News in Brief: A State Capitals Roundup
Idaho Tax-Credit Proposal Falls Flat
A proposal that would have given a $1,500 state income-tax credit to parents who send their children to private schools failed to make it out of an Idaho House committee this month.
The Revenue and Taxation committee voted 9-8 against the proposal Feb. 6, with one member absent. Some of the legislators who voted against the bill expressed uncertainty about the impact it would have on the public school system and the state's general fund.
The tax credit would have been valid only for parents with children about to enter the 1st grade and for those children in subsequent years, and for children in future incoming classes. Private school children already enrolled in higher grades would have been excluded. The state had almost 900 1st graders outside the public school system during the 1996-97 school year.
Idaho spends $4,055 per student in its public schools. The bill's sponsors said that even with a $1,500 tax credit, the state would end up spending far more than the amount of the private school tax credit on public school students. A similar plan passed the House last year but not the Senate.
Edgar Favors Scrapping State Board
Hoping to win a bigger say in education policy for the next governor of Illinois, current Gov. Jim Edgar is calling for a constitutional amendment to replace the state school board with a Cabinet-level education department.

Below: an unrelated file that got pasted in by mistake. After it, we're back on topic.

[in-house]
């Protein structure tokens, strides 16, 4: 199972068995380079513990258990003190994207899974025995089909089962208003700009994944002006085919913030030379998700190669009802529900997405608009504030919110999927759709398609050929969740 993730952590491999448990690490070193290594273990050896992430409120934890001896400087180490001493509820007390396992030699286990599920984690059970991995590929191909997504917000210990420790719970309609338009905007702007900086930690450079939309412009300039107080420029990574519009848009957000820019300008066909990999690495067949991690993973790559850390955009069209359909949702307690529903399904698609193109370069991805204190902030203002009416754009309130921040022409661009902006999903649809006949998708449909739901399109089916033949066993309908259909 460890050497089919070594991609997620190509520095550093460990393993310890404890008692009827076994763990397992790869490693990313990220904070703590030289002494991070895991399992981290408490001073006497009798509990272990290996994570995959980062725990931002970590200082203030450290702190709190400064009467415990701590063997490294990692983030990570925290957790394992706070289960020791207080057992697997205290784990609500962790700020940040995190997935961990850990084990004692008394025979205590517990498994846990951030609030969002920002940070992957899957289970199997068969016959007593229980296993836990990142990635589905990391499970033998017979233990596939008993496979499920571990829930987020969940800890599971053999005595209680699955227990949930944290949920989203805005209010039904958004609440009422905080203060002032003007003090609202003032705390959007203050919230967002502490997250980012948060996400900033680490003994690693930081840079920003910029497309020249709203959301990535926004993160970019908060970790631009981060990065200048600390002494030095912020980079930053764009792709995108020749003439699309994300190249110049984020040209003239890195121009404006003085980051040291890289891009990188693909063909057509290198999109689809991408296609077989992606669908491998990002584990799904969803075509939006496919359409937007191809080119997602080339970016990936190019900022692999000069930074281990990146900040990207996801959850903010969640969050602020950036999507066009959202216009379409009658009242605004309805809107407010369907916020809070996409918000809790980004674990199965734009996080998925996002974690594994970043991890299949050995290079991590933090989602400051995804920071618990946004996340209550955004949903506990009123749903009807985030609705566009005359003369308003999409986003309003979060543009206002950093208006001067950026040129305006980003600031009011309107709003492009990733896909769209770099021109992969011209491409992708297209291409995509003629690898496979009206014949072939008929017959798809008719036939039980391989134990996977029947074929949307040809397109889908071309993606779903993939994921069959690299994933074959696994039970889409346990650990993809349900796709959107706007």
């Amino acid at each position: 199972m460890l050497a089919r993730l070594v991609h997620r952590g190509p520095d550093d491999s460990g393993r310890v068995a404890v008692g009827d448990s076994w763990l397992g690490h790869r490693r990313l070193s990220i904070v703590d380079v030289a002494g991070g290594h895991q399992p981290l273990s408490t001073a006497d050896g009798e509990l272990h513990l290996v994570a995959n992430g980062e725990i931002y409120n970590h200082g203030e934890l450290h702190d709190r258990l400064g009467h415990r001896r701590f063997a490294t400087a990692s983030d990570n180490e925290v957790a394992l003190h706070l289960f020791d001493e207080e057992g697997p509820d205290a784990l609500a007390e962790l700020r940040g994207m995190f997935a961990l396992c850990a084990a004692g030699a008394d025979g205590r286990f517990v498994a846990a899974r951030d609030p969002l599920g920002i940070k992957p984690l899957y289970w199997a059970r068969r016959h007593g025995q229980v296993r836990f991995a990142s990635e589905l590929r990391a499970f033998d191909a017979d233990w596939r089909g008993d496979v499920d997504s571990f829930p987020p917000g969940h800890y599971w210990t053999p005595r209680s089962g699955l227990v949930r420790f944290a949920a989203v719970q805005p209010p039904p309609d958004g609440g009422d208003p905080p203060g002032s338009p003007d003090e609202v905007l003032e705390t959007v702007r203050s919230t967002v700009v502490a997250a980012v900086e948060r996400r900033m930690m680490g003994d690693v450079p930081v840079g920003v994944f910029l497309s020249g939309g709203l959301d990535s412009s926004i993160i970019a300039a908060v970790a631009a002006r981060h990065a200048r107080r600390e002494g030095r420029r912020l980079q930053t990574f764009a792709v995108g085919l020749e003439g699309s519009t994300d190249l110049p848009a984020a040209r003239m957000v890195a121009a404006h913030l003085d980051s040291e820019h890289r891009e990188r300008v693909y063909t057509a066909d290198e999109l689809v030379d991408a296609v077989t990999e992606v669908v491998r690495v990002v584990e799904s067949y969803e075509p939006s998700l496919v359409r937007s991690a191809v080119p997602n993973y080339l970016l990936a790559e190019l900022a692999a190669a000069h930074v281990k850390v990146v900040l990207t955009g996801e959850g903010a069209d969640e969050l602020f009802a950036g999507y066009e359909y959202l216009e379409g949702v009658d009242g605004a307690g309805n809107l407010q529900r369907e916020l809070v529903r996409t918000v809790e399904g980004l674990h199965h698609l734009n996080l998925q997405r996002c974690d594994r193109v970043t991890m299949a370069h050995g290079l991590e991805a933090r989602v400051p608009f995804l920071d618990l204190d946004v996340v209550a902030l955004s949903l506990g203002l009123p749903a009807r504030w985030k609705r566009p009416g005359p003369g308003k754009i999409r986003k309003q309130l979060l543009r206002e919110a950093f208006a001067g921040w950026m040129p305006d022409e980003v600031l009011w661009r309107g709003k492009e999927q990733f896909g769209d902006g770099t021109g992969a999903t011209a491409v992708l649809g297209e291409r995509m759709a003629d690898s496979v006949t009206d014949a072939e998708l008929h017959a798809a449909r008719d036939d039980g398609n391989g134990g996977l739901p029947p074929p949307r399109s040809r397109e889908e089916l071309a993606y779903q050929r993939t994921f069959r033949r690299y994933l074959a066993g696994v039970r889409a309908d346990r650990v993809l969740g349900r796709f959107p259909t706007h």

If approved, the proposal, which the Republican governor said he would like to see on the November ballot, would likely not take effect until January 2000, according to Allen D. Grosboll, the governor's chief of staff.
Gov. Edgar, who is finishing up his second term, will leave office next January.
The change would also come after state schools chief Joseph A. Spagnolo's current contract expires.
Mr. Grosboll said the governor's intentions are "not political." Mr. Edgar wants to ensure that future governors take an active role in education and that they, rather than the state board, are held accountable for school policy.
Although several prominent lawmakers have endorsed the plan, Mr. Spagnolo said the current system helps protect his office from ever-changing political tides.